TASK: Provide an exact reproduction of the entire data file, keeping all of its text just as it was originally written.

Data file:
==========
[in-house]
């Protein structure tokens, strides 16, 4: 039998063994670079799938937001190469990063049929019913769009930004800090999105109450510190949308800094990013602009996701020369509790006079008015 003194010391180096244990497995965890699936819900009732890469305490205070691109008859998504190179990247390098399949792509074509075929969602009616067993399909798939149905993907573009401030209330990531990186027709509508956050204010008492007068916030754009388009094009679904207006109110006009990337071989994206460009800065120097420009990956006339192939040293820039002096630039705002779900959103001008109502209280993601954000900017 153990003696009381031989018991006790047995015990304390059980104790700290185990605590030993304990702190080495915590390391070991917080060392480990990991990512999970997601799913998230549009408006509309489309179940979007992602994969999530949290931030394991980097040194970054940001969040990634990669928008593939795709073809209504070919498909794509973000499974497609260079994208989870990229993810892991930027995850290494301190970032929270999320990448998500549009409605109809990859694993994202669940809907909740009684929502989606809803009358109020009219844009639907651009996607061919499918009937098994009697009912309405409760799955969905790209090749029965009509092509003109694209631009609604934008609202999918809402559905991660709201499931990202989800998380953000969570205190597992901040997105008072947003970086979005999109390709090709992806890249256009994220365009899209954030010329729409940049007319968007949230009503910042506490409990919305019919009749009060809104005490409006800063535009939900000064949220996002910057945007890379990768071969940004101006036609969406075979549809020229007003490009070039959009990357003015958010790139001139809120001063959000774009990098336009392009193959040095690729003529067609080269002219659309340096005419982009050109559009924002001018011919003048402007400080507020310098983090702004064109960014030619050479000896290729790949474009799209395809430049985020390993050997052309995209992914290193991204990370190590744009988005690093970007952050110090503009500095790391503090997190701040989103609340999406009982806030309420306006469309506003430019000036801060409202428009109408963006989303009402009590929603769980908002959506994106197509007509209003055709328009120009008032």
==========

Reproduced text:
[in-house]
């Protein structure tokens, strides 16, 4: 039998063994670079799938937001190469990063049929019913769009930004800090999105109450510190949308800094990013602009996701020369509790006079008015 003194010391180096244990497995965890699936819900009732890469305490205070691109008859998504190179990247390098399949792509074509075929969602009616067993399909798939149905993907573009401030209330990531990186027709509508956050204010008492007068916030754009388009094009679904207006109110006009990337071989994206460009800065120097420009990956006339192939040293820039002096630039705002779900959103001008109502209280993601954000900017 153990003696009381031989018991006790047995015990304390059980104790700290185990605590030993304990702190080495915590390391070991917080060392480990990991990512999970997601799913998230549009408006509309489309179940979007992602994969999530949290931030394991980097040194970054940001969040990634990669928008593939795709073809209504070919498909794509973000499974497609260079994208989870990229993810892991930027995850290494301190970032929270999320990448998500549009409605109809990859694993994202669940809907909740009684929502989606809803009358109020009219844009639907651009996607061919499918009937098994009697009912309405409760799955969905790209090749029965009509092509003109694209631009609604934008609202999918809402559905991660709201499931990202989800998380953000969570205190597992901040997105008072947003970086979005999109390709090709992806890249256009994220365009899209954030010329729409940049007319968007949230009503910042506490409990919305019919009749009060809104005490409006800063535009939900000064949220996002910057945007890379990768071969940004101006036609969406075979549809020229007003490009070039959009990357003015958010790139001139809120001063959000774009990098336009392009193959040095690729003529067609080269002219659309340096005419982009050109559009924002001018011919003048402007400080507020310098983090702004064109960014030619050479000896290729790949474009799209395809430049985020390993050997052309995209992914290193991204990370190590744009988005690093970007952050110090503009500095790391503090997190701040989103609340999406009982806030309420306006469309506003430019000036801060409202428009109408963006989303009402009590929603769980908002959506994106197509007509209003055709328009120009008032």